GNU Emacs Terms and Conventions

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If you're an experienced Emacs user, you can skip the following conventions and definition of terms and go directly to the Getting Started section. The conventions used in this section differ slightly from those in the rest of this book in order to be consistent with the online Emacs documentation. They are as follows:

Hold down the CTRL (Control) key and press the "x" key.
Hold down the META or ALT key and press the "x" key.

Since some keyboards don't have a META key, you can generate M-x, for example, by pressing ESC (Escape), releasing it, and then pressing the "x" key. ("Releasing it" is emphasized because pressing ESC twice or holding it down a second too long so that it repeats gives you an error message.)

Press the RETURN or ENTER key. This is normally used to complete a command.
Press the space bar.
Press the TAB key.
Press the DELETE key. This may also be a Backspace key, depending on your keyboard or Emacs configuration.

A prefix argument allows you to pass an argument to any Emacs function. To pass an argument, type C-u before the Emacs command or keystroke. Numeric arguments can be passed as well. For example, to insert five f's, use C-u 5 f. There is a default of four when using C-u, and you can use multiple prefix arguments to provide arguments of powers of four. To continue our example, you could insert four f's with C-u f, 16 f's with C-u C-u f, 64 f's with C-u C-u C-u f, and so on. Numeric and valueless negative arguments can also be inserted with the META key. Examples include M-5 to specify an argument of 5, or M--, which specifies a negative argument with no particular value.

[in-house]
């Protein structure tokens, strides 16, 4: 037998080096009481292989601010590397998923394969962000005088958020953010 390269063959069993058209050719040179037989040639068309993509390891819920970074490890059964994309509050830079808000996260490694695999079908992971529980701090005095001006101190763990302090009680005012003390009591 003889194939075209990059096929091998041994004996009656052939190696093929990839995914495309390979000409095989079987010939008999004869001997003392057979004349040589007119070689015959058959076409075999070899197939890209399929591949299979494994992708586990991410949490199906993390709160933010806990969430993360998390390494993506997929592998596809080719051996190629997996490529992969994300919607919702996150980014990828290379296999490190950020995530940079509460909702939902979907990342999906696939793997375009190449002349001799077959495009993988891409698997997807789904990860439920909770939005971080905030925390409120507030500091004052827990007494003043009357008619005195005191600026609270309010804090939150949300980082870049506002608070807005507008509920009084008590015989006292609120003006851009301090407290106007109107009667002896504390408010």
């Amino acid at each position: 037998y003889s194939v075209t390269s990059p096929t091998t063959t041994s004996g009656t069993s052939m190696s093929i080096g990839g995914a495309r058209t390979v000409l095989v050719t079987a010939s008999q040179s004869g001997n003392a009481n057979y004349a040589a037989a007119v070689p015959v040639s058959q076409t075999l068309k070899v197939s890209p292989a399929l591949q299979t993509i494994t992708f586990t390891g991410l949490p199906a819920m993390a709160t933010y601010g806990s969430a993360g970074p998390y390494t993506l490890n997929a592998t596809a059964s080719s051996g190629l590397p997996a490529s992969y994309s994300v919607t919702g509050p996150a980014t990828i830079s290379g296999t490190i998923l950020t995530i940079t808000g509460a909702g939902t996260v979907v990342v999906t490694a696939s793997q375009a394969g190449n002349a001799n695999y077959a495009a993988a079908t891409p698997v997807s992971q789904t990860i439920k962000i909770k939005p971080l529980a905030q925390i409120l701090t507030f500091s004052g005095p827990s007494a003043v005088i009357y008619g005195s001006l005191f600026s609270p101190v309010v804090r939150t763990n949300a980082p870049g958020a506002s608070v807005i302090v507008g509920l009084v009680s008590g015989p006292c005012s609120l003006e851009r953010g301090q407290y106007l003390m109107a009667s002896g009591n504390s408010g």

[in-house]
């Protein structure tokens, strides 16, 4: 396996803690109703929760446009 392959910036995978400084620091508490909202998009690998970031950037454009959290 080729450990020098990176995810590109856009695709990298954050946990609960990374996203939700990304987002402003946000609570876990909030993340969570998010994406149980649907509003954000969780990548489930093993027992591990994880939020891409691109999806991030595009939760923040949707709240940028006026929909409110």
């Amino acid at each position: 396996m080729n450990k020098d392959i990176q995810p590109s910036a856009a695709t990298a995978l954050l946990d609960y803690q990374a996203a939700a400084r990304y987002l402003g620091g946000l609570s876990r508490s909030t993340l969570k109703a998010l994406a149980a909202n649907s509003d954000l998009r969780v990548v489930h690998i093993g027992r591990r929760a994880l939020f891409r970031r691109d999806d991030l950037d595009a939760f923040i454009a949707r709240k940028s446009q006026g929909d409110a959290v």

There are several other terms that are used in Emacs that you should know. The point is where the cursor currently is. You can save your current place in the file by setting a mark. This operation is useful in several ways. The mark can be later used when defining a region, which is the text between the point and mark. Many commands operate on regions, such as those for deleting text or filling paragraphs. A mark can be set with C-@ (or C-SPC).

The minibuffer is the bottom line of the Emacs window, where all prompting and multiple-character input is directed. If you are prompted for information in the minibuffer, such as a filename, Emacs helps complete your answer if you type SPC or TAB. A second SPC or TAB lists all possibilities at that point. The minibuffer is also where you enter Emacs function names after typing M-x. In the first paragraph, I mentioned that you could obtain help with C-h t (help-with-tutorial). What this means is that you can get a tutorial by typing either C-h t or M-x help-with-tutorial. In the latter case, you are prompted for help-with-tutorial in the minibuffer after typing M-x.

In case of trouble: Emacs can be interrupted at any time with C-g. For example, if you've started a command that requests that you enter something in the minibuffer, but then you change your mind, type C-g and you'll be back where you started. If you want to exit Emacs entirely, use C-x C-c.

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(This section was written by Bill Wohler.)
Last change $Date: 1996/07/14 17:35:00 $

This file is from the third edition of the book MH & xmh: Email for Users & Programmers, ISBN 1-56592-093-7, by Jerry Peek. Copyright © 1991, 1992, 1995 by O'Reilly & Associates, Inc. This file is freely-available; you can redistribute it and/or modify it under the terms of the GNU General Public License as published by the Free Software Foundation. For more information, see the file copying.htm.

Suggestions are welcome: Bill Wohler <>